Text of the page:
Now that i've seen the video, your pipe device is very very clever, and i can now see how it could be useful, for people as co-ordinated as you are (me, i'd end up hurting either me or my dog!!:msngiggle:if *i* fell using that thing, i'd hit one of us for sure! Mine would have to be padded or foam covered, at the least!!)

But for co-ordinated people like you, it might be a handy thing after all!
if you just removed the choke collar off of it

and replace that with a harness. (or regular collars for non-escaping dogs.)



New Member
Thanks for the input everyone . I didnt know that "choke" chains were such a hot topic. I do know the device helped my dog in one "lesson" and I struggled for years walking jack and my other lab everyday . I dont know if I am going to pursue a patent on the idea, there is a patent for something similar . But it was from 1985 and it didnt describe how to use it . I would like to find someone who has a problem and see if it helps .


Experienced Member
capo400;22944 said:
Have you seen the other things that people try ? Spike collars that dig in their necks and collars that go over their noses
Prong collars are actually less dangerous as they apply even pressure around the dogs neck, however like choke chains they are often misused and aversive.
Head halter type collars are, like front clipping harnesses, a management tool, they may be aversive to some dogs, but they are not meant to be jerked, like choke chains and prong collars.
The tools and training techniques you use depend entirely on what kind of relationship you want with your dog.


Honored Member
RE: the patent, Capo, so long as your product is 10% different than a previously patented product, you can also get a patent. Who knows ------you might end up a millionaire!!!
Including instructions would be 10% different, even color changes are often seen as 10% different, and material differences are 10% different.

So you could still patent your idea, which i do think might help some people, so long as you lose the choke chain. Those kind of collars do turn off :msneek:many many dog lovers, you might lose some customers. We live and learn, don't we?

I"ve learned so much here, i can't even tell you. *I* had so many wrong ideas :msniwonder:when i first joined here, but, other members did help turn on lightbulbs for me along the way. AND I THANK ALL OF YOU WHO DID, you all know who you are!!!:msngiggle:

Yeah, Capo, my guess is, most members here (not all, but, i'd bet most) see dogs as both sentient and sensitive creatures, and prefer positive only training methods. I don't recall, in all the time i've read this site, ever seeing anyone advise punishing a dog to help him "learn"....coulda happened, but, i've never seen it. AT least, not here, in a website full of dog lovers.:dogbiggrin:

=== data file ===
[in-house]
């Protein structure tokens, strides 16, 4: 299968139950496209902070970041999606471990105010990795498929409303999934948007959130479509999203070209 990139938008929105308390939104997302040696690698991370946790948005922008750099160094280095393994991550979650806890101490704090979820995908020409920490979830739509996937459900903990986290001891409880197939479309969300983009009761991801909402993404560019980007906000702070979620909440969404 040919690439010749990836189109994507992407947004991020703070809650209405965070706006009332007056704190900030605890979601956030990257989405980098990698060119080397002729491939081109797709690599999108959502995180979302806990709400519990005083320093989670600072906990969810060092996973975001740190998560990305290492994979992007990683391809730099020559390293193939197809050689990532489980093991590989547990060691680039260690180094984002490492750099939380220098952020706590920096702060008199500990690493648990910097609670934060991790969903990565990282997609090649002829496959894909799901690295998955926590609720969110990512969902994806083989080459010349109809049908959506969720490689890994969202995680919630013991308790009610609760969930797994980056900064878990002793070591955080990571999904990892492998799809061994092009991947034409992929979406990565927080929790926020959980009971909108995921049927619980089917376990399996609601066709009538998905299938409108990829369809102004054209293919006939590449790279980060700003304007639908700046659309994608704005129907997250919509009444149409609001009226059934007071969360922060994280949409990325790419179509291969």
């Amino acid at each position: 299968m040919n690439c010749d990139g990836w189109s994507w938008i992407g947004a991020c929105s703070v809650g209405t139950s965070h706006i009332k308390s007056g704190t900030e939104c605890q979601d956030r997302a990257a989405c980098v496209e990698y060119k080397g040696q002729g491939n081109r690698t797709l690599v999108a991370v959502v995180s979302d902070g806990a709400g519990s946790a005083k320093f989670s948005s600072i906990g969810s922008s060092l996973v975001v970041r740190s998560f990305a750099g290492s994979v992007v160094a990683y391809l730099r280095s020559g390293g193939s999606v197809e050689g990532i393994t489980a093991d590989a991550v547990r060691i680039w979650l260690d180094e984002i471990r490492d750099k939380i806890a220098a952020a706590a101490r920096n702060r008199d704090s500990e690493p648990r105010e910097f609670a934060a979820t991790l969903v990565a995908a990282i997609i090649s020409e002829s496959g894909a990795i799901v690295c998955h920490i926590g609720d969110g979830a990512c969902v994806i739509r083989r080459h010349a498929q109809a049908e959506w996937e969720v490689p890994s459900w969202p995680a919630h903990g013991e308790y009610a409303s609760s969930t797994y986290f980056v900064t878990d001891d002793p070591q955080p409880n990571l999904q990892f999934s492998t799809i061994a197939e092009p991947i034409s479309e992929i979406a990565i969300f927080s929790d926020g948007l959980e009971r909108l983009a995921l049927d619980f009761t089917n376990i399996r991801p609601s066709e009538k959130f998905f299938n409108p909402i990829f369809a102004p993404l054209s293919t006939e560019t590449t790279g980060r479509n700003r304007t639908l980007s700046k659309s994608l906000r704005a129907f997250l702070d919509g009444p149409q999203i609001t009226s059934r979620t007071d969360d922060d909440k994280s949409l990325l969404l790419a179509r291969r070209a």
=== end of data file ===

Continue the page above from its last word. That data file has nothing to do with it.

And choke collars and spike collars ARE a cruel form of punishment, if you don't think so, YOU wear one, and then decide if that is punishment or not. But, i can understand, if everyone else you know uses them, very very well intentioned people use them, :msnohyes: and even many trainers recommend them, so it is confusing.:msniwonder: But it is a form of punishment, imo, and, imo, does not fall under positive only training methods.

Especially when there are better options, like Gentle Leader head collars for walking,

or harnesses for running.

I'm guessing that most of us (not all, but probably most of us) would prefer using a harness or stepping up training, :msnohyes:(there are some brilliant ppl here who can and do help others sort out best approach for whatever it is you want your dog to be able to DO)----------

instead of cruel, painful, harmful, or at best *uncomfortable*,:dogtongue: dog collars.:dognowink:

btw---this is just my own opinion, just 1 member who reads this site a lot, (so *i* can keep on learning.):msnwink:


Honored Member
by the way, Rouen is right, prong collars are less damaging than choke collars: (some countries ban these devices, not sure what country you are in)

Prong Collar Info

//"....100 dogs were in the study. 50 used choke and 50 used prong.
The dogs were studied for their entire lives. As dogs died, autopsies were performed.
Of the 50 which had chokes, 48 had injuries to the neck, trachea, or back. 2 of those were determined to be genetic. The other 46 were caused by trauma.
Of the 50 which had prongs, 2 had injuries in the neck area, 1 was determined to be genetic. 1 was caused by trauma."//

(still, i would never use one on my beloved dog, even if this study says only 2% chance of long term damage. Maybe i'm naive, but, i still think there are always better options, training, harnesses, etc.)

Prong Collar Info

the link above is pro- prong collars, but, i am not, and still think a Gentle Leader or front-hook harness, or increased training are better options than stabbing dog in the neck.

That study does not even mention dogs who developed thyroid disease, either. (thyroids are delicate bits of tissue in neck, never designed or intended to withstand pressure of any sort, and throids are very crucial to a dog's health)

Still, some studies show that many prong collars do not release when dog stops wrong behavior, thus negating "the learning by punishment" (if punishment continues:dogblink: even when dog is doing correct thing.)

Have you tried using a "clicker"??? This is also what they use to train those whales in whale shows. Is all POSITIVE method and very effective!! We have many threads on clickers!!!

The Dangers of Choke, Pinch (prong), and Shock Collars